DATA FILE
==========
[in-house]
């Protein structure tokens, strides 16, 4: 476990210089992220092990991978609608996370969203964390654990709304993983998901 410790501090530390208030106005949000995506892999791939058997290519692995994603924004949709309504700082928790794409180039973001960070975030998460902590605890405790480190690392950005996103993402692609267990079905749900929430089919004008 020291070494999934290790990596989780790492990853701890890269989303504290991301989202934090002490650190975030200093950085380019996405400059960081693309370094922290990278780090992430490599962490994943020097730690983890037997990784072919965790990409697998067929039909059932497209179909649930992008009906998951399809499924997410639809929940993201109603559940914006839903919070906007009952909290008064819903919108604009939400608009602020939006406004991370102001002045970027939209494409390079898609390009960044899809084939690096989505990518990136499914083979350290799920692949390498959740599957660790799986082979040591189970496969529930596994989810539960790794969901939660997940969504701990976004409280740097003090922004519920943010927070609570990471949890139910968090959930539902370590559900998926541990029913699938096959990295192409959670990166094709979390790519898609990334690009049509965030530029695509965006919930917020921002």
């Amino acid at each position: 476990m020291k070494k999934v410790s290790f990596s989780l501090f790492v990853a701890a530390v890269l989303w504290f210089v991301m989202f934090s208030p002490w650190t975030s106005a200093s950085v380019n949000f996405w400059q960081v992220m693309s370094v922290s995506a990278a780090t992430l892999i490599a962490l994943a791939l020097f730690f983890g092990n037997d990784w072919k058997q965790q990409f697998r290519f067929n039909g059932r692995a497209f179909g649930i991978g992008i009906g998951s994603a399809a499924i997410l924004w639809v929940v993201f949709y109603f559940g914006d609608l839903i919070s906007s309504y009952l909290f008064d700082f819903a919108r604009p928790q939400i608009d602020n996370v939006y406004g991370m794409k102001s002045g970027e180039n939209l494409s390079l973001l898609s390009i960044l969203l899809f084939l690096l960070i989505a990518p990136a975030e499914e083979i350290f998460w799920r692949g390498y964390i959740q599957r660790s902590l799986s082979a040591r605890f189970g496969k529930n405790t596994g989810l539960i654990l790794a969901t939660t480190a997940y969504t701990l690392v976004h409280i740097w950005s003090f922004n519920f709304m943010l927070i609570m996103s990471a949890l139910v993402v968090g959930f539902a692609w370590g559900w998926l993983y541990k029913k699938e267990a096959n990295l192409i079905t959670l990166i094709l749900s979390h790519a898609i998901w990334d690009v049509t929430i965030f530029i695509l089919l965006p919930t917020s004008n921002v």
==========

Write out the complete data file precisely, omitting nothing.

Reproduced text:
[in-house]
């Protein structure tokens, strides 16, 4: 476990210089992220092990991978609608996370969203964390654990709304993983998901 410790501090530390208030106005949000995506892999791939058997290519692995994603924004949709309504700082928790794409180039973001960070975030998460902590605890405790480190690392950005996103993402692609267990079905749900929430089919004008 020291070494999934290790990596989780790492990853701890890269989303504290991301989202934090002490650190975030200093950085380019996405400059960081693309370094922290990278780090992430490599962490994943020097730690983890037997990784072919965790990409697998067929039909059932497209179909649930992008009906998951399809499924997410639809929940993201109603559940914006839903919070906007009952909290008064819903919108604009939400608009602020939006406004991370102001002045970027939209494409390079898609390009960044899809084939690096989505990518990136499914083979350290799920692949390498959740599957660790799986082979040591189970496969529930596994989810539960790794969901939660997940969504701990976004409280740097003090922004519920943010927070609570990471949890139910968090959930539902370590559900998926541990029913699938096959990295192409959670990166094709979390790519898609990334690009049509965030530029695509965006919930917020921002």
């Amino acid at each position: 476990m020291k070494k999934v410790s290790f990596s989780l501090f790492v990853a701890a530390v890269l989303w504290f210089v991301m989202f934090s208030p002490w650190t975030s106005a200093s950085v380019n949000f996405w400059q960081v992220m693309s370094v922290s995506a990278a780090t992430l892999i490599a962490l994943a791939l020097f730690f983890g092990n037997d990784w072919k058997q965790q990409f697998r290519f067929n039909g059932r692995a497209f179909g649930i991978g992008i009906g998951s994603a399809a499924i997410l924004w639809v929940v993201f949709y109603f559940g914006d609608l839903i919070s906007s309504y009952l909290f008064d700082f819903a919108r604009p928790q939400i608009d602020n996370v939006y406004g991370m794409k102001s002045g970027e180039n939209l494409s390079l973001l898609s390009i960044l969203l899809f084939l690096l960070i989505a990518p990136a975030e499914e083979i350290f998460w799920r692949g390498y964390i959740q599957r660790s902590l799986s082979a040591r605890f189970g496969k529930n405790t596994g989810l539960i654990l790794a969901t939660t480190a997940y969504t701990l690392v976004h409280i740097w950005s003090f922004n519920f709304m943010l927070i609570m996103s990471a949890l139910v993402v968090g959930f539902a692609w370590g559900w998926l993983y541990k029913k699938e267990a096959n990295l192409i079905t959670l990166i094709l749900s979390h790519a898609i998901w990334d690009v049509t929430i965030f530029i695509l089919l965006p919930t917020s004008n921002v």